• 80%-90% of children diagnosed with LGS will continue having seizures into their adult years.8,11,13

References:

  1. Dravet C. The core Dravet syndrome phenotype. Epilepsia. 2011;52(suppl 2):3-9.
  2. Arzimanoglou A, French J, Blume WT, et al. Lennox-Gastaut syndrome: a consensus approach on diagnosis, assessment, management, and trial methodology. Lancet Neurol. 2009;8(1):82-93.
  3. Kingswood JC, d’Augères GB, Belousova E, et al; TOSCA consortium and TOSCA investigators. TuberOus SClerosis registry to increase disease Awareness (TOSCA) – baseline data on 2093 patients. Orphanet J Rare Dis. 2017;12(2):1-13.
  4. Go CY, Mackay MT, Weiss SK, et al; Child Neurology Society; American Academy of Neurology. Evidence-based guideline update: medical treatment of infantile spasms. Neurology. 2012;78(24):1974-1980.
  5. Arzimanoglou A, Resnick T. All children who experience epileptic falls do not necessarily have Lennox-Gastaut syndrome…but many do. Epileptic Disord. 2011;13(suppl 1):S3-S13.
  6. van Dam VS, Korff CM. Dravet syndrome: an update. Swiss Arch Neurol Psychiatr. 2013;164(5):153-157.
  7. Chevrie JJ, Aicardi J. Childhood epileptic encephalopathy with slow spike-wave: a statistical study of 80 cases. Epilepsia. 1972;13(2):259-272.
  8. Bourgeois BFD, Douglass LM, Sankar R. Lennox-Gastaut syndrome: a consensus approach to differential diagnosis. Epilepsia. 2014;55(suppl 4):4-9.
  9. Trevathan E, Murphy CC, Yeargin-Allsopp M. Prevalence and descriptive epidemiology of Lennox-Gastaut syndrome among Atlanta children. Epilepsia. 1997;38(12):1283-1288.
  10. Markand ON. Slow spike-wave activity in EEG and associated clinical features: often called “Lennox” or “Lennox-Gastaut” syndrome. Neurology. 1977;27(8):746-757.
  11. van Rijckevorsel K. Treatment of Lennox-Gastaut syndrome: overview and recent findings. Neuropsychiatr Dis Treat. 2008;4(6):1001-1019.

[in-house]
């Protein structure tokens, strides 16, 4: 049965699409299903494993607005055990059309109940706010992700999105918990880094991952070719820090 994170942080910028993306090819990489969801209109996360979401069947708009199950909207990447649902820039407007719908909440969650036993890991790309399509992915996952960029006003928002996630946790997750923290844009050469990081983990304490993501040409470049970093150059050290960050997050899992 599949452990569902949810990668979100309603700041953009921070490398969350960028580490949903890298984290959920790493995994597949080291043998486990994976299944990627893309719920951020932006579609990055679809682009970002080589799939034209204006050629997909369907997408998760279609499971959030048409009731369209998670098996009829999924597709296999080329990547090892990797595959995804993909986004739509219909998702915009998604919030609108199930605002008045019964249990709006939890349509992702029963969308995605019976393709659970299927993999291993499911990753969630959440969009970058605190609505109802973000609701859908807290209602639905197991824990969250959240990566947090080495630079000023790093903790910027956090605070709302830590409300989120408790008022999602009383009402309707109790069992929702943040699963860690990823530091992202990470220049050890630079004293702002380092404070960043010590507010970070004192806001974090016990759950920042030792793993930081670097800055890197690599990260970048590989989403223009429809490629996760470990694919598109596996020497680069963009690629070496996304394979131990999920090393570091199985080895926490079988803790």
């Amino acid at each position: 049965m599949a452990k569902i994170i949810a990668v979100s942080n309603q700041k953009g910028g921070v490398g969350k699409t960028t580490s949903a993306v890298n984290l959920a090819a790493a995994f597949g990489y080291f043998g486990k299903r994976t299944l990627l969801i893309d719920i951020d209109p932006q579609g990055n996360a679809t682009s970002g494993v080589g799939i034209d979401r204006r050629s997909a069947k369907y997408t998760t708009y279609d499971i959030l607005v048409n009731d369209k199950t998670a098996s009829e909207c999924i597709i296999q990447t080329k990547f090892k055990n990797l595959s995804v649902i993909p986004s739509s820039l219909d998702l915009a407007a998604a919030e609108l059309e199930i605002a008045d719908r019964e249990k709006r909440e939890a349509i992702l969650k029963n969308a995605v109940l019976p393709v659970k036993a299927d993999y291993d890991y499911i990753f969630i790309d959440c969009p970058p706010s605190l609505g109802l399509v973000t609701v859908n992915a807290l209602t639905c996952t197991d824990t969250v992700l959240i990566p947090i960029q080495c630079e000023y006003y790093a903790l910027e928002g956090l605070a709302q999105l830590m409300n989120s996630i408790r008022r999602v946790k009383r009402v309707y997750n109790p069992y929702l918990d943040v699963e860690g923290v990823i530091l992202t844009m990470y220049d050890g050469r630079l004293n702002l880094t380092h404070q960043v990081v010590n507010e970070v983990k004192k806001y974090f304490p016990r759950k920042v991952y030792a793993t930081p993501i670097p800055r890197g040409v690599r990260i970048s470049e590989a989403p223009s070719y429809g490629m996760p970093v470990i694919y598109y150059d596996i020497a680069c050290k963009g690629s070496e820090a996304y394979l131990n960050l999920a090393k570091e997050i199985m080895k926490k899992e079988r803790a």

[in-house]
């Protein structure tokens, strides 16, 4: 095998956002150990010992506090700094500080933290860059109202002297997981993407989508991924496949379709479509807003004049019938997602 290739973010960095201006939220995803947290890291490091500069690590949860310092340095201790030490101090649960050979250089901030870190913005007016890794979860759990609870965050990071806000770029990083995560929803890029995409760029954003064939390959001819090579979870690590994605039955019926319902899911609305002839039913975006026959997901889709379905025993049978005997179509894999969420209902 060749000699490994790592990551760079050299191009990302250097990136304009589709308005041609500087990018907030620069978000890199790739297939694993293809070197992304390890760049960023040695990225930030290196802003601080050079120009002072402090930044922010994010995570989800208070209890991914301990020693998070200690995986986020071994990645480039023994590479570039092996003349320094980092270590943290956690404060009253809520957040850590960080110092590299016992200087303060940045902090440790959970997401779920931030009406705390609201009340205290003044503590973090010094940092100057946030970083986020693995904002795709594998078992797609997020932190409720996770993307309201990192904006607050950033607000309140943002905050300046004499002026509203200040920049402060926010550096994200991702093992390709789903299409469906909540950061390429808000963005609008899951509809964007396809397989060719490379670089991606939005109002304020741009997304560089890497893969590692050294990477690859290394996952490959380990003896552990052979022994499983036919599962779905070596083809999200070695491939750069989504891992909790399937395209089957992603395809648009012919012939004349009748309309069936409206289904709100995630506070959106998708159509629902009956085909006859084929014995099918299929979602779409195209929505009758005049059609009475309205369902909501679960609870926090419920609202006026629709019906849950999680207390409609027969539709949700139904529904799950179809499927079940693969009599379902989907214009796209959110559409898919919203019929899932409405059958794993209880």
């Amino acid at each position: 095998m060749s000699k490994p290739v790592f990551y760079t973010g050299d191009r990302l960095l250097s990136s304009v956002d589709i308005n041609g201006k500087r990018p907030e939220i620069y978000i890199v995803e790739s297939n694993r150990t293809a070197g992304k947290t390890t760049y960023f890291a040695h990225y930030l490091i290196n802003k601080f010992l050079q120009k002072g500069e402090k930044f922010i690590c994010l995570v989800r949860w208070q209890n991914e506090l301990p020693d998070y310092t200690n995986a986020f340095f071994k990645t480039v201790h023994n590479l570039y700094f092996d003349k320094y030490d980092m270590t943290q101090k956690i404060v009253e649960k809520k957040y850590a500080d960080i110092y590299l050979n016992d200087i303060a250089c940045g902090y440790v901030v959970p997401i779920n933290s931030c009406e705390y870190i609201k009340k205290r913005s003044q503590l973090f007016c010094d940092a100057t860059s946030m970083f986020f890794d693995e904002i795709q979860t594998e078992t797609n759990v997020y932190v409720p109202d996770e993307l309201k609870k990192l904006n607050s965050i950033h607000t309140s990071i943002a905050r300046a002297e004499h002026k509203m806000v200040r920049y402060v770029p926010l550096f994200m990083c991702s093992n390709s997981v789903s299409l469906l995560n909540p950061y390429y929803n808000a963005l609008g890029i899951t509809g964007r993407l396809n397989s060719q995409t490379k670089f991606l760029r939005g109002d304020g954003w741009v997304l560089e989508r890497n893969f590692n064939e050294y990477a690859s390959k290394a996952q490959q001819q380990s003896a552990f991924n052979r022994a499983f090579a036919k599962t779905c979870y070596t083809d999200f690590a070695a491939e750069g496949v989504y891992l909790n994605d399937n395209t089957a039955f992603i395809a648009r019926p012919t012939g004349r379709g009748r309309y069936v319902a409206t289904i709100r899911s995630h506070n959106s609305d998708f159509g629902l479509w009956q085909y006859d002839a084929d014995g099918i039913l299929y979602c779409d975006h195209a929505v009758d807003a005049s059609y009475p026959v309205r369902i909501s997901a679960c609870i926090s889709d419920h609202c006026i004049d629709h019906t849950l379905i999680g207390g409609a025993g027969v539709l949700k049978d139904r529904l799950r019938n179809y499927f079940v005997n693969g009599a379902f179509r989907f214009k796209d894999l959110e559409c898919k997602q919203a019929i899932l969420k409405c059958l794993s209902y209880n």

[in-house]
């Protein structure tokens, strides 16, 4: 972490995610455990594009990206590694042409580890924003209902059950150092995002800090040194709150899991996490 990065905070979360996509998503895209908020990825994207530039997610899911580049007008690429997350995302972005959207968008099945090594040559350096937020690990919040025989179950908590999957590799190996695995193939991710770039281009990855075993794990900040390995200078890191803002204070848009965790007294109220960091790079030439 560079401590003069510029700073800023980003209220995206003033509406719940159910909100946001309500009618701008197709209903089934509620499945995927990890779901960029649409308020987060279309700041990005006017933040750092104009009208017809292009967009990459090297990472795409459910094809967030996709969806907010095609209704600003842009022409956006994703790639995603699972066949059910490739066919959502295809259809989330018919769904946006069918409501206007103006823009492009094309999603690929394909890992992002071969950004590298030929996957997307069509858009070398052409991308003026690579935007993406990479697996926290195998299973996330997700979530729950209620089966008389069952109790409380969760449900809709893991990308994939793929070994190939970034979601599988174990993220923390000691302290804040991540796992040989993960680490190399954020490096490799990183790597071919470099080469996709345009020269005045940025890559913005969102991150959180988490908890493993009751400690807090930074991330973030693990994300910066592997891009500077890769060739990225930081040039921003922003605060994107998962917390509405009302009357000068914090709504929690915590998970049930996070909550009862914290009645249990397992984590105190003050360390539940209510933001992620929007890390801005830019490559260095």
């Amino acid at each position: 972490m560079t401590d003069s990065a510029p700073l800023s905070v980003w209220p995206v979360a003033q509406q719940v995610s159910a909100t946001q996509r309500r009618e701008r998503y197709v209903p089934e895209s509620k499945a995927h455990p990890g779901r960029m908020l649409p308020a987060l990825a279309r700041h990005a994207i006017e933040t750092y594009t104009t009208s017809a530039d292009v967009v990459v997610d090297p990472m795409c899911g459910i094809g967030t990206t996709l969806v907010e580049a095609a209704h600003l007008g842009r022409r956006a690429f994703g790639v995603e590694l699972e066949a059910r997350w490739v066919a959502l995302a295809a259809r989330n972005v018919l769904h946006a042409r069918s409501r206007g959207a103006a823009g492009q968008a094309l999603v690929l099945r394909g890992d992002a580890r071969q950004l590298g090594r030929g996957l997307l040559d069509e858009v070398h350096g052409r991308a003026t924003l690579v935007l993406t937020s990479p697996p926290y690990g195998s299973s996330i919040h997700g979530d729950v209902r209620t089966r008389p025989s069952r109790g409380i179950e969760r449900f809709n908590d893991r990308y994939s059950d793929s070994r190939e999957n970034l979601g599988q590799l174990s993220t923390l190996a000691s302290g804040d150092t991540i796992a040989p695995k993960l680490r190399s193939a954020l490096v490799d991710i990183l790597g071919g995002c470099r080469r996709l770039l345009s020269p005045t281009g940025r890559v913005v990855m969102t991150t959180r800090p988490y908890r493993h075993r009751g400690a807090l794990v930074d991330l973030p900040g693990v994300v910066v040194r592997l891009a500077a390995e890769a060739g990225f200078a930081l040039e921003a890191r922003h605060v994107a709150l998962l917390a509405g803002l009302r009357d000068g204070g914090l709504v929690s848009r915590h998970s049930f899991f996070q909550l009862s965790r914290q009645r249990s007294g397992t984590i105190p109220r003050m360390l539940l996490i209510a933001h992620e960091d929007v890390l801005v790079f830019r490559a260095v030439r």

12. Borggraefe I, Noachtar S. Pharmacotherapy of seizures associated with Lennox-Gastaut syndrome. Clin Med Insights Ther. 2010;2:15-24.
  13. Panayiotopoulos CP. Epileptic encephalopathies in infancy and early childhood in which the epileptiform abnormalities may contribute to progressive dysfunction. In: The Epilepsies: Seizures, Syndromes and Management. Oxfordshire, UK: Bladon Medical Publishing; 2005:137-206.
  14. Oguni H, Hayashi K, Osawa M. Long-term prognosis of Lennox-Gastaut syndrome. Epilepsia. 1996;37(suppl 3):44-47.
  15. Kerr M, Kluger G, Philip S. Evolution and management of Lennox-Gastaut syndrome through adolescence and into adulthood: are seizures always the primary issue? Epileptic Disord. 2011;13(suppl 1):S15-S26.
  16. Piña-Garza JE, Chung S, Montouris GD, Radtke RA, Resnick T, Wechsler RT. Challenges in identifying Lennox-Gastaut syndrome in adults: a case series illustrating its changing nature. Epilepsy Behav Case Rep. 2016;5:38-43.
Tuberous Sclerosis Complex

About Tuberous Sclerosis Complex

What is it?

Tuberous Sclerosis Complex (TSC) is a genetic disorder that causes tumors to form in many different organs, primarily in the brain, eyes, heart, kidney, skin, and lungs.7 Seizures of many types may occur, including infantile spasms, tonic-clonic seizures, tonic, akinetic, and myoclonic.8